Total suspended particle mass concentrations (TSP) were determined in the Kozani-Ptolemais-Florina basin (western Macedonia, Greece), an area with intensive lignite burning for power generation. The study was conducted over a 1-year period (November 2000–November 2001) at 10 receptor sites located at variable distances from the power plants. Ambient TSP samples were analyzed for 27 major, minor and trace elements. Particulate emissions were also collected from a variety of sources including fly ash, lignite dust, automobile traffic, domestic heating, and open-air burning of agricultural biomass and refuse, and analyzed for the same chemical components. Ambient and source chemical profiles were used for source identification and apportionment of TSP by employing a chemical mass balance (CMB) receptor model. Diesel burning in vehicular traffic and in the power plants for generator start up was found to be the major contributor to ambient TSP levels at all 10 sites. Other sources with significant contributions were domestic coal burning, vegetative burning (wood combustion and agricultural burns) and refuse open-air burning. Fly ash escaping the electrostatic precipitators of the power plants was a minor contributor to ambient TSP.
Keywords: Atmospheric particulate matter; Chemical mass balance; Fly ash; Power generation; Receptor models; Source profiles; Trace elements;
A review of intraurban variations in particulate air pollution: Implications for epidemiological research by J. Gaines Wilson; Simon Kingham; Jamie Pearce; Andrew P. Sturman (6444-6462).
Epidemiological studies typically utilise one or few central monitoring stations as a proxy for personal exposure to particulate matter air pollution. However, recent research indicates that central monitoring sites may not accurately characterize the spatial complexities of the particulate field across an urban area. Consequently, intraurban assessment of exposure to air pollution has become a priority area of study. This paper reviews particulate air pollution exposure studies with a focus on monitored-data studies at the intraurban spatial scale. Portions of the literature provide contradictory conclusions as to the homogeneity of intraurban particulate concentrations, due in part to local conditions such as source composition, meteorology, locations of monitoring sites and topography, but which may also be a result of the methods and definitions used to quantify relative and absolute spatial concentration variations. Comparative analyses of the literature by particle size fraction, method of determining heterogeneity, and sampling characteristics were performed. We find that particular attention should be given to local conditions and methods when using one or few monitoring sites to characterise wider population exposures. The utilisation of absolute and relative measures of homogeneity such as the coefficient of divergence which are based on data from several monitoring sites (e.g., n > 4 ) in combination with an appropriate sample size (e.g., n ⩾ 50 ) may reduce the possibility of misclassification based on incorrect assumptions about heterogeneity. The errors in exposure misclassification based on these assumptions about intraurban concentration variations are especially critical in long-term cohort epidemiological analyses that assess the effects of exposure variations in air pollution upon health.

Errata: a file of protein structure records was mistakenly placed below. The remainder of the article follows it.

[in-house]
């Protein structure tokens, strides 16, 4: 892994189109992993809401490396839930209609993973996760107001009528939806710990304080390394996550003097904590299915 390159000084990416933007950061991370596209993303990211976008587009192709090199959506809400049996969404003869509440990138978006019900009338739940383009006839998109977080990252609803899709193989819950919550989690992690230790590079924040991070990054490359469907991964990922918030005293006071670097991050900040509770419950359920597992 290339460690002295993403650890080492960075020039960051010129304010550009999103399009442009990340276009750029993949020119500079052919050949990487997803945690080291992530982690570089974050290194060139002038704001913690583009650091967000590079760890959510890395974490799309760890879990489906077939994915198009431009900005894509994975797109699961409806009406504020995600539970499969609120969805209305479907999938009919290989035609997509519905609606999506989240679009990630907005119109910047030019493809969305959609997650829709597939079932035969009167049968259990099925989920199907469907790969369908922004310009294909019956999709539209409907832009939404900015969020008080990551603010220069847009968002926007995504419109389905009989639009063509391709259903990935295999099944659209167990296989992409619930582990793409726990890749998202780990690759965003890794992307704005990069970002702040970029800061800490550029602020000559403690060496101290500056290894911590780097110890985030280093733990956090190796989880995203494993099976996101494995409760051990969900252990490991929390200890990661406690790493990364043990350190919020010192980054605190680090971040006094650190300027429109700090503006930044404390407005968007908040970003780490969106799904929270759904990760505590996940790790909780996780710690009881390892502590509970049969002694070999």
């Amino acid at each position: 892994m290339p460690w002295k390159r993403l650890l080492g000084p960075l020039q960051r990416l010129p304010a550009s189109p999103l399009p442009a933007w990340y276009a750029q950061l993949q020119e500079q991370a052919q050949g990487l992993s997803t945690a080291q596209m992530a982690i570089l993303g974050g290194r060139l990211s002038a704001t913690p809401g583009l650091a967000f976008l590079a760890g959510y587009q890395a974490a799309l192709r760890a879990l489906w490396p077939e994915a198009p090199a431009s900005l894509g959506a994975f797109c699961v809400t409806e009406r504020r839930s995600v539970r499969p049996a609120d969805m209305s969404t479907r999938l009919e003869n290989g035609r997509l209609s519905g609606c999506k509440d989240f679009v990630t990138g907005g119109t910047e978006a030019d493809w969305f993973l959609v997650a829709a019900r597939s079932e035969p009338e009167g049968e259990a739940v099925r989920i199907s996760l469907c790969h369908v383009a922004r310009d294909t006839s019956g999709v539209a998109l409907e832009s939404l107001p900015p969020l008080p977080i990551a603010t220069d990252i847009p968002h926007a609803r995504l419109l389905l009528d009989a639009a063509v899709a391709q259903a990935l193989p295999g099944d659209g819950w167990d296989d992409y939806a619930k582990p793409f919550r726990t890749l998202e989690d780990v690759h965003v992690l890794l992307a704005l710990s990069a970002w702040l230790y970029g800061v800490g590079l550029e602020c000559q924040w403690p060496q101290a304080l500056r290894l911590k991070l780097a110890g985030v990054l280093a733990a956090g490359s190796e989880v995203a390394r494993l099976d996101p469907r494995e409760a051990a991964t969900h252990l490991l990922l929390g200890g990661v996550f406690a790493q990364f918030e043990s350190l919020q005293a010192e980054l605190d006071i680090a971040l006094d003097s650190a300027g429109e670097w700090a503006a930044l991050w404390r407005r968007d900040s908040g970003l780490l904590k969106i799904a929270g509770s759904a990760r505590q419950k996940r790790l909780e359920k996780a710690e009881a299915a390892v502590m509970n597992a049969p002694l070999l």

Keywords: Intraurban uniformity; Particulate matter; Air pollution; Exposure misclassification;
Influence of regional pollution outflow on the concentrations of fine particulate matter and visibility in the coastal area of southern China by Hing-Cho Cheung; Tao Wang; Karstern Baumann; Hai Guo (6463-6474).
The Pearl River Delta (PRD) is a fast developing region in China that has experienced serious air pollution. In this study, we present the measurement results of fine particulate matter (PM2.5) mass, major ions, and carbonaceous concentrations at a rural site in southern PRD during November to December 2002. The aims of this study are to characterize the temporal variation of PM2.5 mass and chemical composition in winter, which is typically a season of high pollution, and to estimate the contribution of sources from PRD inland and coastal cities (Hong Kong and Shenzhen) on the levels of fine particles observed in the downwind area. The average concentration of 24-h PM2.5 filter samples (N=24) was 41.3 (±17.1) μg m−3 (±standard deviation), with the concentration of individual samples ranging from 10.1 to 89.9 μg m−3. Particulate organic matter (POM) and non-sea-salt sulfate (nss-SO4 2−) were the major components of PM2.5 accounting for 42% and 25% of the total mass, respectively. Examination of the ratio of secondary organic carbon to total organic carbon suggests that approximately 34% of organic carbon was of secondary origin. The temporal variations of PM2.5 concentrations were strongly influenced by synoptic wind flow. The regional outflows from PRD inland and coastal cities made significant contributions to the ambient concentrations in the study site, which accounted for 48–57% for PM2.5, 66–72% for POM, and 18–20% for nss-SO4 2−, respectively. An application of a formula developed in the IMPROVE study showed that POM accounted for 44%, 42% and 22% of the light extinction under northeasterly, northerly, and easterly winds, respectively, whereas ammonium sulfate contributed 45%, 47%, and 70%, respectively. This highlights the significance of fine sulfate in visibility impairment in region with humid climates.
Keywords: PM2.5; Pearl River Delta; Outflow; Particulate organic matter; Visibility;
The regional influence of volcanic emissions from Popocatéptl, Mexico: Discussion of “Measurement of aerosol particles, gases and flux radiation in the Pico de Orizaba Nacional Park, and its relationship to air pollution transport”, Márquez et al., 2005, Atmospheric Environment, 39, 3877–3890 by David M. Pyle; Tamsin A. Mather (6475-6478).
Reply to “The regional influence of volcanic emissions from Popocatépetl, México” from Pyle & Mather by C. Marquez; T. Castro; A. Martínez-Arroyo (6479-6480).